Sony NEX-6 review, day three: with the Sigma 30mm ƒ/2.8 DN A

At the third day en plein air with the NEX-6 I ran a quick-and-dirty comparative test with the Nikon D5100 and the AF-S 35mm ƒ/1.8G DX, roughly the same focal as the Sigma 30mm ƒ/2.8 DN A. The purpose of this test is also to “calibrate” the reviews I've found on the web, as there's a problem to solve (by the way, you might want to read this excellent post about lens reviews). Basically a review can be:

  • Subjective, that is a personal perspective of the photographer; this unfortunately leads to a lot of ambiguity due to the fact either different photographers run the test, or the same person does, but he might have different evaluation metrics considering that we're comparing two worlds (DLRS and mirrorless). While there are some reputable reviewers out there, there are also lots of person who seem to misuse terms such as “superb” or “stellar”. For reputable people, there's also a possible language barrier thing: for instance, “decent” or “average” render as slightly negative in Italian and it's not probably what the reviewer from a different culture means.
  • Objective by means of looking at photo qualities inspected in their details; this could be useful if the two lenses I'm interested in are compared in the same run, but unfortunately I couldn't find anything like that for the lenses I'd like to investigate.
  • Strictly objective by means of scientifically measuring the optical qualities of the lens (such as the job done at DxOMark or Photozone.de); this has the advantage of results being expressed in terms of numbers, but unfortunately they cannot be directly compared because often the sensors used are different.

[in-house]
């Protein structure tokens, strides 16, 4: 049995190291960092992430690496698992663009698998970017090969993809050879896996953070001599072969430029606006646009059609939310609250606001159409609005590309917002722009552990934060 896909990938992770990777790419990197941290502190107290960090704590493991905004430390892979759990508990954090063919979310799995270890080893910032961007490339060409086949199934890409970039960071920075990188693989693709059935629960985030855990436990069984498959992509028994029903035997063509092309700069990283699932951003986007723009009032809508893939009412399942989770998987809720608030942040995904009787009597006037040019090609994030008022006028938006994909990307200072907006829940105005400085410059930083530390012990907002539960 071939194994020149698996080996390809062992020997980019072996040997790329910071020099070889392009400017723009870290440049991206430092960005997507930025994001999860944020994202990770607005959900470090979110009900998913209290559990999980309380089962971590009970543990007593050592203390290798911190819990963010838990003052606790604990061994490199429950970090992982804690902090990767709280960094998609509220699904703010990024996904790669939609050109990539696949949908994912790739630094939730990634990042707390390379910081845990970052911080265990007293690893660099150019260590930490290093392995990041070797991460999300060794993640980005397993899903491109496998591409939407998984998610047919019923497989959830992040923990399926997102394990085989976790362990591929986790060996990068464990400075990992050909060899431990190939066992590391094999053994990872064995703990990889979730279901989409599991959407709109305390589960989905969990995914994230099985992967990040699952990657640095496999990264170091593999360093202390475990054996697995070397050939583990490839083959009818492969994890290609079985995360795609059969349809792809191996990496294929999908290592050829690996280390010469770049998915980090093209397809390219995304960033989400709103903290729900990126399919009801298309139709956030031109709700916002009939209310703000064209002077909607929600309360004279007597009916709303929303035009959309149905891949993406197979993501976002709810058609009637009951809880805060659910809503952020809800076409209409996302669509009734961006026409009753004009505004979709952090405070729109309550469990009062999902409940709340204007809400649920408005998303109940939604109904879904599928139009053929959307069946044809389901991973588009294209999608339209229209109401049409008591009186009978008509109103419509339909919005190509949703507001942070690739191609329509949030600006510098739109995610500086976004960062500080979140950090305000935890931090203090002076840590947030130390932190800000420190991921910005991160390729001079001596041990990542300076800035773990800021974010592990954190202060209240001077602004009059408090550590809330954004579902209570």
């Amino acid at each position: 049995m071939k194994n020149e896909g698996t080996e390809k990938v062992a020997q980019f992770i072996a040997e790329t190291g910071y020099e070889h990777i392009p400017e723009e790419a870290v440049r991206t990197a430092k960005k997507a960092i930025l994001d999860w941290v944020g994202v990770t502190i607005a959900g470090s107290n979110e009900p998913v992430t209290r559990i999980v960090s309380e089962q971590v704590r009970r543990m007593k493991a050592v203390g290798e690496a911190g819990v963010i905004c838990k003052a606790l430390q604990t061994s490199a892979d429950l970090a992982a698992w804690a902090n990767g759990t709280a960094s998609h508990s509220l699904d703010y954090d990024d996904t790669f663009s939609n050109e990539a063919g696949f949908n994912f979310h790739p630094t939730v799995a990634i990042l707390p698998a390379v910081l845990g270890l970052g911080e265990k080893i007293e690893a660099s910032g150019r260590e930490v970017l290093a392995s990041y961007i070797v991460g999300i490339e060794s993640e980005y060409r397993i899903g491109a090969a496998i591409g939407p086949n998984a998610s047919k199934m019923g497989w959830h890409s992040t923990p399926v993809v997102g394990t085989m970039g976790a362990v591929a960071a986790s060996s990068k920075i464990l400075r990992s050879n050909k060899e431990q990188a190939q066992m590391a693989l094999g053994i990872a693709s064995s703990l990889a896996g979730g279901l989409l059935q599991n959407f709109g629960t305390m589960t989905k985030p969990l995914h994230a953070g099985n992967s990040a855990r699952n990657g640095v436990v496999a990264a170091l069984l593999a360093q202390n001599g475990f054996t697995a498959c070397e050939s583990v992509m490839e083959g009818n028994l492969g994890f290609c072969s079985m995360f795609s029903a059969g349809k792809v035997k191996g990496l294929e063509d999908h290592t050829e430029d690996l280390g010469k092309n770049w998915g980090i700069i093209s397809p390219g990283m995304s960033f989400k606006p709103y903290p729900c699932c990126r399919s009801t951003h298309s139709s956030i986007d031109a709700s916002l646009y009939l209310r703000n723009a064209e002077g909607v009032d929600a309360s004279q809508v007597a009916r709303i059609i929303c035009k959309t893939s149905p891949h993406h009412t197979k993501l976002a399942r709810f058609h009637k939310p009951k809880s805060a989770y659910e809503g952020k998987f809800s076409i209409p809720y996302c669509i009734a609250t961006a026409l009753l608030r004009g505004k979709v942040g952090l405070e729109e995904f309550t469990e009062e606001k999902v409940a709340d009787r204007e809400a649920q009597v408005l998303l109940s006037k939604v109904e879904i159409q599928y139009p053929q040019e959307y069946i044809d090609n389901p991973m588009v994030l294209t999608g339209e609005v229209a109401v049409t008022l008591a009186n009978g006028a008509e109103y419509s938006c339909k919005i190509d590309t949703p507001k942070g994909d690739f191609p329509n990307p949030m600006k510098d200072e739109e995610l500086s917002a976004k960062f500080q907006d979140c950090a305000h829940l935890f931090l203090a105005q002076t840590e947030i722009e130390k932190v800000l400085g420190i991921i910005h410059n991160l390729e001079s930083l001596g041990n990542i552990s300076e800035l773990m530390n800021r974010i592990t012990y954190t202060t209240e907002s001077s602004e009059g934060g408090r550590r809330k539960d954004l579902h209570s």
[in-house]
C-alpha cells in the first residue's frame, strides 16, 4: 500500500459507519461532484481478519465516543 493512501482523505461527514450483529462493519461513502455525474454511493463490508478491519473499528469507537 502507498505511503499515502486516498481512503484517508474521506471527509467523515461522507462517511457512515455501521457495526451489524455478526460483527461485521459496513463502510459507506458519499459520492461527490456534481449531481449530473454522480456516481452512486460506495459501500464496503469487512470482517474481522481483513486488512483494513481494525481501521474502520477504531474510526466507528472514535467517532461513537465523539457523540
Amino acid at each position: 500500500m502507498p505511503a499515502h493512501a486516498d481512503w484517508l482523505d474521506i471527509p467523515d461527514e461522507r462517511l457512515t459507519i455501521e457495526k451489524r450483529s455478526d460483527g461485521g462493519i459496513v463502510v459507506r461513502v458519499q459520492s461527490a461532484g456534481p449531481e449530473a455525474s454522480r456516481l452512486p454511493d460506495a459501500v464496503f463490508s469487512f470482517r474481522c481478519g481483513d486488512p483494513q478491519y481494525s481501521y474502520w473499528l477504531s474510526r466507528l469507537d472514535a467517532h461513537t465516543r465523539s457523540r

That's the reason for which I've run a side-by-side test by myself. The expectation after reading the other reviews I've read was that the Sigma is slightly ahead of the Nikkor: it was confirmed by the test, even though the difference looks even bigger than I thought.

Conditions of the test: tripod, self-timer, aperture-priority mode, ISO 100; furthermore, each photo was shot three times and the three shots were manually inspected to eventually reject a motion blurred one (it was never the case). Lenses were auto-focused at the beginning of the shot, then switched to manual to prevent the lens from re-focusing; no protection filter was used. There were some slight luminosity changes as the sky was clear, but with a few small clouds that were running and I didn't notice at the beginning; they however did cast their shadows on the background. The nearest subjects (the cranes) were roughly 600m from me.

The samples were imported in Adobe Lightroom 5, no post-processing was applied, and they were captured on the screen while in “Compare” mode.

The first set contains 1:1 crops from the center:

There's not much to comment here: at ƒ/4 the Sigma is clearly sharper, at ƒ/5.6 and ƒ/8 the two lenses are difficult to distinguish (perhaps the Nikkor leads), at ƒ/11 the Sigma seems to lead again; the best performance for both seems to be at ƒ/4 (this is consistent to measurements made at Photozone.de). All in all, the centre performance is roughly equivalent.